Northland Fish and Game is objecting to the renewal of resource consent for Northpower's Wairua power station.
The small hydro station west of Whangarei has traditionally provided access for people wanting to get down to the river.
But Northpower has installed locked gates on the access road about two years ago, for safety reasons, it said.
Fish and Game's regional manager Rudi Hoetjes said that has made it very hard for the public to get to three conservation reserves on the Wairua River.
People increasingly want to visit those places, he said.
Northpower also lacked a plan to protect trout and native fish,including whitebait, Mr Hoetjes said.
He said trout were stranded and died every time the company drained the canal for maintainance and that consultation was needed so people could try to save the fish.
Northland's rivers campaigner Millan Ruka is also objecting to the resource consent and the Northland Regional Council has put it on hold pending a response from Northpower.
"The gates are huge, imposing, demonstrating there was a complete lock off," he told Morning Report.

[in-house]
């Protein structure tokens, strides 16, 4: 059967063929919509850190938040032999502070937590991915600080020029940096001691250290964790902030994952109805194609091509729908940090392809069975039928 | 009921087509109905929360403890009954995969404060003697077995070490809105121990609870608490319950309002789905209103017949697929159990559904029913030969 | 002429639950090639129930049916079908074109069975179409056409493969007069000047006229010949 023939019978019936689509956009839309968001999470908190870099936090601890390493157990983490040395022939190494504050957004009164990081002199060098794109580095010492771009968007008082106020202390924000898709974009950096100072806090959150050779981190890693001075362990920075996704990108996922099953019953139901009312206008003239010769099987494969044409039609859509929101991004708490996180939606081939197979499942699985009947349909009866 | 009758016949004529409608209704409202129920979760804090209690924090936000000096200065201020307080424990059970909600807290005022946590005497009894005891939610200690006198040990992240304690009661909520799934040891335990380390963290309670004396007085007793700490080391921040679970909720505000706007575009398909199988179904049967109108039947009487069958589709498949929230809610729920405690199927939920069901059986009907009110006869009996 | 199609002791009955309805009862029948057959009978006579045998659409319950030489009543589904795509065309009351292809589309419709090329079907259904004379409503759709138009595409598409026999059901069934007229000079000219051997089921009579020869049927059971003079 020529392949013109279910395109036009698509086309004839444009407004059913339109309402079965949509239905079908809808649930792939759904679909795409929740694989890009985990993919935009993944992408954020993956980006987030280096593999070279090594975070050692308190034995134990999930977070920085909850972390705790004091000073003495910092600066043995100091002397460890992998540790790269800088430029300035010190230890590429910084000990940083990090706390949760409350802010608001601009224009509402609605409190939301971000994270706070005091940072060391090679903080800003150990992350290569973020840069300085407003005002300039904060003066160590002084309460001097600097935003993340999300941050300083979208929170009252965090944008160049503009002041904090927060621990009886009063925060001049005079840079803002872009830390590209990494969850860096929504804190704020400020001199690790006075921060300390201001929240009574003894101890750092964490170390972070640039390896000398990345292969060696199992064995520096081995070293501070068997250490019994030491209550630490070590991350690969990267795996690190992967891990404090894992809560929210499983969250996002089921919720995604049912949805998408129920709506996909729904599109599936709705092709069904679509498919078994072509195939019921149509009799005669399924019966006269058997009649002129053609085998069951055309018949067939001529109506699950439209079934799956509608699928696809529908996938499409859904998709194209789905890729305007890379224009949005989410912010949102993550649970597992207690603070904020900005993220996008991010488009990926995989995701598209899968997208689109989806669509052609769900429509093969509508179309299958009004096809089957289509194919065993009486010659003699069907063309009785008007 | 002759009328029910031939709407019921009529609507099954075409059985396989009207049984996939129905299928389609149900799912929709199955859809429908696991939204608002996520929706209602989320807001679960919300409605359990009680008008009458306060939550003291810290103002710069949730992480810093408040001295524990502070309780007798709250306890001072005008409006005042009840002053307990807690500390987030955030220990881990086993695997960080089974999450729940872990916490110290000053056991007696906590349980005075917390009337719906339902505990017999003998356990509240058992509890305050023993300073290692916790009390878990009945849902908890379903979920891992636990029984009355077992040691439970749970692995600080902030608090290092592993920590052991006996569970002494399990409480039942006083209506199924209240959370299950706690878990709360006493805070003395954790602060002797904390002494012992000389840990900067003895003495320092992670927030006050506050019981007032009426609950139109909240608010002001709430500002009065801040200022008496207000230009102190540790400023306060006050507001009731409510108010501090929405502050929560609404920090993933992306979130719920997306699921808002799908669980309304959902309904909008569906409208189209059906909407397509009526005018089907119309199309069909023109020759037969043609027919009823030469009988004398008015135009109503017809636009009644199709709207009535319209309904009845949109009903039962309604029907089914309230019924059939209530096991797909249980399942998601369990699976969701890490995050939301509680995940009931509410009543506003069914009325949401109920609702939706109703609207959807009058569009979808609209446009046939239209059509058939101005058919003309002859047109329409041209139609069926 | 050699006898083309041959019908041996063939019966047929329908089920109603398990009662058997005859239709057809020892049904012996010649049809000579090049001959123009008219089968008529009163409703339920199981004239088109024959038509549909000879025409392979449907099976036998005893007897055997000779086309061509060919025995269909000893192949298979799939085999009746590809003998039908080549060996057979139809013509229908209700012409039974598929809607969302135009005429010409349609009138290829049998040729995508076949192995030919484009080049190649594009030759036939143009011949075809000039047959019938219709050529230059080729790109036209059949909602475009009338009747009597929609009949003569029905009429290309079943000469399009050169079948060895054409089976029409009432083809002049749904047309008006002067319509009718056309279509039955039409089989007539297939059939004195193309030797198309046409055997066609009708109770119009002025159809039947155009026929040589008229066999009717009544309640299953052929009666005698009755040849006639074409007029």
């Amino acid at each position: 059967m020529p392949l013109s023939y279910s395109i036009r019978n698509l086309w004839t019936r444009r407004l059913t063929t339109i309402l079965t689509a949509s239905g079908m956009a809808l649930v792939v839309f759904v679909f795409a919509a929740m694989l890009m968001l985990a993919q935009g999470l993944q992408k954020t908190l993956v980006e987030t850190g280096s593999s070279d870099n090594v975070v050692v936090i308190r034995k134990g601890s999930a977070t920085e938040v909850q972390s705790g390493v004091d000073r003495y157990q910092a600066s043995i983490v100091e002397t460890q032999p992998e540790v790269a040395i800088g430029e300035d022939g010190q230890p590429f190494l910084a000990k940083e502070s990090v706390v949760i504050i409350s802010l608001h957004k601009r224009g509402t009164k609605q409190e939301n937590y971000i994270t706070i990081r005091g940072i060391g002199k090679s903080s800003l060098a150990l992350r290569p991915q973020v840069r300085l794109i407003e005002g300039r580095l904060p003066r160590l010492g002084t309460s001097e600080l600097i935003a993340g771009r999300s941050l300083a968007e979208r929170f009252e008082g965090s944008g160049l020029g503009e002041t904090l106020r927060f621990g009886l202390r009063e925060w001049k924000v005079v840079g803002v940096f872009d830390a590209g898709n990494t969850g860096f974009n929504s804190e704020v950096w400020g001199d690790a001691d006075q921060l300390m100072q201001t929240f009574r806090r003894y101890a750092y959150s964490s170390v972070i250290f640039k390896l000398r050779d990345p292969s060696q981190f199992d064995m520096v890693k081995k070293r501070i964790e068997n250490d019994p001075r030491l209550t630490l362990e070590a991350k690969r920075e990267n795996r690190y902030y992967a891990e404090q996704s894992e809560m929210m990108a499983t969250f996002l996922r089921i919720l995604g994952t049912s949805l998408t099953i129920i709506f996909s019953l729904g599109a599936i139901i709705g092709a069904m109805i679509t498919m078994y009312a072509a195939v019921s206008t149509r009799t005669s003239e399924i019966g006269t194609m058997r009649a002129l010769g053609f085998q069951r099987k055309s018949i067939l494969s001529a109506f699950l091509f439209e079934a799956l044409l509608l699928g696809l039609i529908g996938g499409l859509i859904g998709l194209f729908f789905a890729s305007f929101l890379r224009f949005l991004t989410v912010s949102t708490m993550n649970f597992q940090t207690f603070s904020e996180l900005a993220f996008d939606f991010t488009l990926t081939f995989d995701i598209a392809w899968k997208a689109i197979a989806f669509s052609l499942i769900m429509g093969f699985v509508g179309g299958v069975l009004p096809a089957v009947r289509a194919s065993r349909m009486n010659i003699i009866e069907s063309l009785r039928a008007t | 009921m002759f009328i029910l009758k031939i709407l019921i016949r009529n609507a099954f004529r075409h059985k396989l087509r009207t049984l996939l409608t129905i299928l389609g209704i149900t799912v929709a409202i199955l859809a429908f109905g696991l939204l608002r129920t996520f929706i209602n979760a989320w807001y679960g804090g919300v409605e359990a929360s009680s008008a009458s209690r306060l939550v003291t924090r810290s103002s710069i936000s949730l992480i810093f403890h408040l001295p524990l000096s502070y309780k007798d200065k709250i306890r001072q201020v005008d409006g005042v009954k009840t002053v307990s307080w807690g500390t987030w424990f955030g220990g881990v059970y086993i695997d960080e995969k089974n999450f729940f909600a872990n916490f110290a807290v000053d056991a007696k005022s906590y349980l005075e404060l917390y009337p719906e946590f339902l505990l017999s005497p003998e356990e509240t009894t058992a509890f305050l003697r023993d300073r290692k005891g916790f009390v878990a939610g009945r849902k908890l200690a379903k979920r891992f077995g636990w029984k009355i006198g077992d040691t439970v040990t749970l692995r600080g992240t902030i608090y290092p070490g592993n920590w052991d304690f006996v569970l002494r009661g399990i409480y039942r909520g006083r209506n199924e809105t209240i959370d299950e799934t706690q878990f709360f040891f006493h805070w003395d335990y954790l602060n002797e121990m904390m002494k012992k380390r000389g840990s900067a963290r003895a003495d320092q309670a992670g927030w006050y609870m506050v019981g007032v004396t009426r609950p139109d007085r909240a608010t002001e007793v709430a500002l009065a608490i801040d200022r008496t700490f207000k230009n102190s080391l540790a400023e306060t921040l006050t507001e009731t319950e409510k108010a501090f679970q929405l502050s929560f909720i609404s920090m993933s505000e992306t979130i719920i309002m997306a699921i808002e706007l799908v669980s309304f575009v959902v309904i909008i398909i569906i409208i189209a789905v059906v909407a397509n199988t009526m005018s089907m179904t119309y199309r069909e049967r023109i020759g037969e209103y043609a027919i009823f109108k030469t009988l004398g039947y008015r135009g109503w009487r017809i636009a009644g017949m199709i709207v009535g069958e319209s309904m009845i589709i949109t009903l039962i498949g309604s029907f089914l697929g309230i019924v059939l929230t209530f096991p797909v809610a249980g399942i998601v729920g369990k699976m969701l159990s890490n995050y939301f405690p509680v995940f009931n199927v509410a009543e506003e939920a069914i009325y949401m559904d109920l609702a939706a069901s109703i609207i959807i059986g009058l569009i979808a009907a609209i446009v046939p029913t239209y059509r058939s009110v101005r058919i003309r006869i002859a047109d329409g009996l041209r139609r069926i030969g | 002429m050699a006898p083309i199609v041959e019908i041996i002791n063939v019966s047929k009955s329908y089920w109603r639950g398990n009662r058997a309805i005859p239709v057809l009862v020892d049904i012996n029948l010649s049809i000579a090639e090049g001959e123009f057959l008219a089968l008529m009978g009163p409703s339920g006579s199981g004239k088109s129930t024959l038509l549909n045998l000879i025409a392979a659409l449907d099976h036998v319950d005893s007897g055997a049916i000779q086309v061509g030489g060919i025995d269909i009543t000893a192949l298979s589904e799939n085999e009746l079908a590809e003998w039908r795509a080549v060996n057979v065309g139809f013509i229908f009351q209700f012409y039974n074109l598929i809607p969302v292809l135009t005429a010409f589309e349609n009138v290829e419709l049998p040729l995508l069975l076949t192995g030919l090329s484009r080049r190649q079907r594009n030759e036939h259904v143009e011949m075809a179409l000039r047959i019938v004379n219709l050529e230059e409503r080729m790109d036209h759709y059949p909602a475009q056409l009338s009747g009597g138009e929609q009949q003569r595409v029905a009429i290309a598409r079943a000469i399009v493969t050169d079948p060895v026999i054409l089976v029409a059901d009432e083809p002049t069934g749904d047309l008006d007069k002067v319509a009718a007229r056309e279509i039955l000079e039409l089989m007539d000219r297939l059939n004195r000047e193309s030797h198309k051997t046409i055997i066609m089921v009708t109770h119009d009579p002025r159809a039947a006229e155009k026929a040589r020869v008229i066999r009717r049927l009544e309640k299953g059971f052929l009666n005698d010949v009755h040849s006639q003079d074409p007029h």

"The security and health and safety stance Northpower has taken is as if it was a nuclear power station, and it's not of course, it's our 100-year-old power station."
Mr Ruka, founder of Northland's Environmental River Patrol, said the gate had his role more difficult.
In 2011 he discovered Northpower was in breach of its resource consent as it had failed to provide a fish pass at its hydrostation, as the law demanded.
Powerpower spokesman Steve MacMillan said Mr Ruka had been offered supervised visits beyond the gate, visits Mr Ruka said were "short, impractical and humiliating".
The Department of Conservation said it was unaware of the problem and that staff would visit the site next week to assess the situation.